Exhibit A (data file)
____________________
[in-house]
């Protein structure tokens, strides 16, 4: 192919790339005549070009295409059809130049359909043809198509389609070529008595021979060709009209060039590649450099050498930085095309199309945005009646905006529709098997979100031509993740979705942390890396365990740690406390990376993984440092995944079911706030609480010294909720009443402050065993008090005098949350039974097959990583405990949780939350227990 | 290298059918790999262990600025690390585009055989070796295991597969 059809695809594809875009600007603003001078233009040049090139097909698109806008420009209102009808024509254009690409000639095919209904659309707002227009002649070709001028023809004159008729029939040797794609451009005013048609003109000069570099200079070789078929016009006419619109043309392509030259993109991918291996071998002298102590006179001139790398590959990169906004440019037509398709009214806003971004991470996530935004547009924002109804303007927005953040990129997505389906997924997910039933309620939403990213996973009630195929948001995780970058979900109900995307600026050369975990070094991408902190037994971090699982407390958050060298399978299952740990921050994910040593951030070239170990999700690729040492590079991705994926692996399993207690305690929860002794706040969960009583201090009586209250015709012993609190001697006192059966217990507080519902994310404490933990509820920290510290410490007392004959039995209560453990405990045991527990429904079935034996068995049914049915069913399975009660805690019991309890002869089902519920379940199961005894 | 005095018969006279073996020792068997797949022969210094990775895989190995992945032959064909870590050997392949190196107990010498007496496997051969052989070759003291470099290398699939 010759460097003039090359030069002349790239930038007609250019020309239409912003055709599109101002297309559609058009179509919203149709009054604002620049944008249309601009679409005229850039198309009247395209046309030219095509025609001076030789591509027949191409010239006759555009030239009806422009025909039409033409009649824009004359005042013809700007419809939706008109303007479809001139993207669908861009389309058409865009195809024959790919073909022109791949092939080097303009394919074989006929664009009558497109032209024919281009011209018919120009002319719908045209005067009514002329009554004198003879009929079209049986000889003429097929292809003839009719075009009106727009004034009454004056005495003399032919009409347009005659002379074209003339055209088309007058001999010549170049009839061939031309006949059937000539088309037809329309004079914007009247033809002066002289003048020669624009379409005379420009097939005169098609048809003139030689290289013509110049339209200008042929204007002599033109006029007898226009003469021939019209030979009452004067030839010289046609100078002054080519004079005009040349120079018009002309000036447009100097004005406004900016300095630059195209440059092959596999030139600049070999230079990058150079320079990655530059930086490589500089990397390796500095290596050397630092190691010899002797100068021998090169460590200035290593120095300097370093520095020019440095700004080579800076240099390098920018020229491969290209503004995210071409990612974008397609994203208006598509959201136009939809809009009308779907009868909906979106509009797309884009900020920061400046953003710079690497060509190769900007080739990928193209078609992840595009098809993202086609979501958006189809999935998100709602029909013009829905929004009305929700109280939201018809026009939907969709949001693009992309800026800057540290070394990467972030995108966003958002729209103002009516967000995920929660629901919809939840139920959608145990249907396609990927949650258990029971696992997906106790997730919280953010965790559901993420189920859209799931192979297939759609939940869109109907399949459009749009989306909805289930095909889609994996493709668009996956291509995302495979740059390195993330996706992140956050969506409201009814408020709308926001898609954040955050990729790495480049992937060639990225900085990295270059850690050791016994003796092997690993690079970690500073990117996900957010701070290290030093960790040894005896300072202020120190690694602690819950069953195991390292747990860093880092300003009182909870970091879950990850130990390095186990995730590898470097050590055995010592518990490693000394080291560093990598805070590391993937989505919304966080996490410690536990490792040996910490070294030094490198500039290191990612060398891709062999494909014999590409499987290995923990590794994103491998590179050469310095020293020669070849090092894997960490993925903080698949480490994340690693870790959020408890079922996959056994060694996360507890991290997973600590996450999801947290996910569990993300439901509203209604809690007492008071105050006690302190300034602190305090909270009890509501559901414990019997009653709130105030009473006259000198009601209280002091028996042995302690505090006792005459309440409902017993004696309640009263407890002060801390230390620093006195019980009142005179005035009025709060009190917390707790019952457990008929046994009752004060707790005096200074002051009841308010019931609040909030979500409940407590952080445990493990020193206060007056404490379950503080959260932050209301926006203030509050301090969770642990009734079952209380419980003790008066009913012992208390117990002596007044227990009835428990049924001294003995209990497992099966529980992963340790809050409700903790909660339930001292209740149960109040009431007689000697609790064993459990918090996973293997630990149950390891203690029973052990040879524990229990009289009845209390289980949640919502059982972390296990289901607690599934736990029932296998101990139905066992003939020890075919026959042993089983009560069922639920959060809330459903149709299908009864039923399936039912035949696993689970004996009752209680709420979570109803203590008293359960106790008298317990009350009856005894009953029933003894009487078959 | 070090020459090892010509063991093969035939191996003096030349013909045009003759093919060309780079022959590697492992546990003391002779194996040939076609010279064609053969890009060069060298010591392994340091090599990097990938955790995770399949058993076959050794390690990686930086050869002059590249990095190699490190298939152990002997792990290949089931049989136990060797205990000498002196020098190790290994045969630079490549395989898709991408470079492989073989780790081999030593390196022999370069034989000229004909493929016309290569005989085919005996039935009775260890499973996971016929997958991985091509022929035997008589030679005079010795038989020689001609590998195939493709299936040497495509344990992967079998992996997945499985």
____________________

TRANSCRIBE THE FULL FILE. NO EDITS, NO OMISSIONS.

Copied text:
[in-house]
């Protein structure tokens, strides 16, 4: 192919790339005549070009295409059809130049359909043809198509389609070529008595021979060709009209060039590649450099050498930085095309199309945005009646905006529709098997979100031509993740979705942390890396365990740690406390990376993984440092995944079911706030609480010294909720009443402050065993008090005098949350039974097959990583405990949780939350227990 | 290298059918790999262990600025690390585009055989070796295991597969 059809695809594809875009600007603003001078233009040049090139097909698109806008420009209102009808024509254009690409000639095919209904659309707002227009002649070709001028023809004159008729029939040797794609451009005013048609003109000069570099200079070789078929016009006419619109043309392509030259993109991918291996071998002298102590006179001139790398590959990169906004440019037509398709009214806003971004991470996530935004547009924002109804303007927005953040990129997505389906997924997910039933309620939403990213996973009630195929948001995780970058979900109900995307600026050369975990070094991408902190037994971090699982407390958050060298399978299952740990921050994910040593951030070239170990999700690729040492590079991705994926692996399993207690305690929860002794706040969960009583201090009586209250015709012993609190001697006192059966217990507080519902994310404490933990509820920290510290410490007392004959039995209560453990405990045991527990429904079935034996068995049914049915069913399975009660805690019991309890002869089902519920379940199961005894 | 005095018969006279073996020792068997797949022969210094990775895989190995992945032959064909870590050997392949190196107990010498007496496997051969052989070759003291470099290398699939 010759460097003039090359030069002349790239930038007609250019020309239409912003055709599109101002297309559609058009179509919203149709009054604002620049944008249309601009679409005229850039198309009247395209046309030219095509025609001076030789591509027949191409010239006759555009030239009806422009025909039409033409009649824009004359005042013809700007419809939706008109303007479809001139993207669908861009389309058409865009195809024959790919073909022109791949092939080097303009394919074989006929664009009558497109032209024919281009011209018919120009002319719908045209005067009514002329009554004198003879009929079209049986000889003429097929292809003839009719075009009106727009004034009454004056005495003399032919009409347009005659002379074209003339055209088309007058001999010549170049009839061939031309006949059937000539088309037809329309004079914007009247033809002066002289003048020669624009379409005379420009097939005169098609048809003139030689290289013509110049339209200008042929204007002599033109006029007898226009003469021939019209030979009452004067030839010289046609100078002054080519004079005009040349120079018009002309000036447009100097004005406004900016300095630059195209440059092959596999030139600049070999230079990058150079320079990655530059930086490589500089990397390796500095290596050397630092190691010899002797100068021998090169460590200035290593120095300097370093520095020019440095700004080579800076240099390098920018020229491969290209503004995210071409990612974008397609994203208006598509959201136009939809809009009308779907009868909906979106509009797309884009900020920061400046953003710079690497060509190769900007080739990928193209078609992840595009098809993202086609979501958006189809999935998100709602029909013009829905929004009305929700109280939201018809026009939907969709949001693009992309800026800057540290070394990467972030995108966003958002729209103002009516967000995920929660629901919809939840139920959608145990249907396609990927949650258990029971696992997906106790997730919280953010965790559901993420189920859209799931192979297939759609939940869109109907399949459009749009989306909805289930095909889609994996493709668009996956291509995302495979740059390195993330996706992140956050969506409201009814408020709308926001898609954040955050990729790495480049992937060639990225900085990295270059850690050791016994003796092997690993690079970690500073990117996900957010701070290290030093960790040894005896300072202020120190690694602690819950069953195991390292747990860093880092300003009182909870970091879950990850130990390095186990995730590898470097050590055995010592518990490693000394080291560093990598805070590391993937989505919304966080996490410690536990490792040996910490070294030094490198500039290191990612060398891709062999494909014999590409499987290995923990590794994103491998590179050469310095020293020669070849090092894997960490993925903080698949480490994340690693870790959020408890079922996959056994060694996360507890991290997973600590996450999801947290996910569990993300439901509203209604809690007492008071105050006690302190300034602190305090909270009890509501559901414990019997009653709130105030009473006259000198009601209280002091028996042995302690505090006792005459309440409902017993004696309640009263407890002060801390230390620093006195019980009142005179005035009025709060009190917390707790019952457990008929046994009752004060707790005096200074002051009841308010019931609040909030979500409940407590952080445990493990020193206060007056404490379950503080959260932050209301926006203030509050301090969770642990009734079952209380419980003790008066009913012992208390117990002596007044227990009835428990049924001294003995209990497992099966529980992963340790809050409700903790909660339930001292209740149960109040009431007689000697609790064993459990918090996973293997630990149950390891203690029973052990040879524990229990009289009845209390289980949640919502059982972390296990289901607690599934736990029932296998101990139905066992003939020890075919026959042993089983009560069922639920959060809330459903149709299908009864039923399936039912035949696993689970004996009752209680709420979570109803203590008293359960106790008298317990009350009856005894009953029933003894009487078959 | 070090020459090892010509063991093969035939191996003096030349013909045009003759093919060309780079022959590697492992546990003391002779194996040939076609010279064609053969890009060069060298010591392994340091090599990097990938955790995770399949058993076959050794390690990686930086050869002059590249990095190699490190298939152990002997792990290949089931049989136990060797205990000498002196020098190790290994045969630079490549395989898709991408470079492989073989780790081999030593390196022999370069034989000229004909493929016309290569005989085919005996039935009775260890499973996971016929997958991985091509022929035997008589030679005079010795038989020689001609590998195939493709299936040497495509344990992967079998992996997945499985």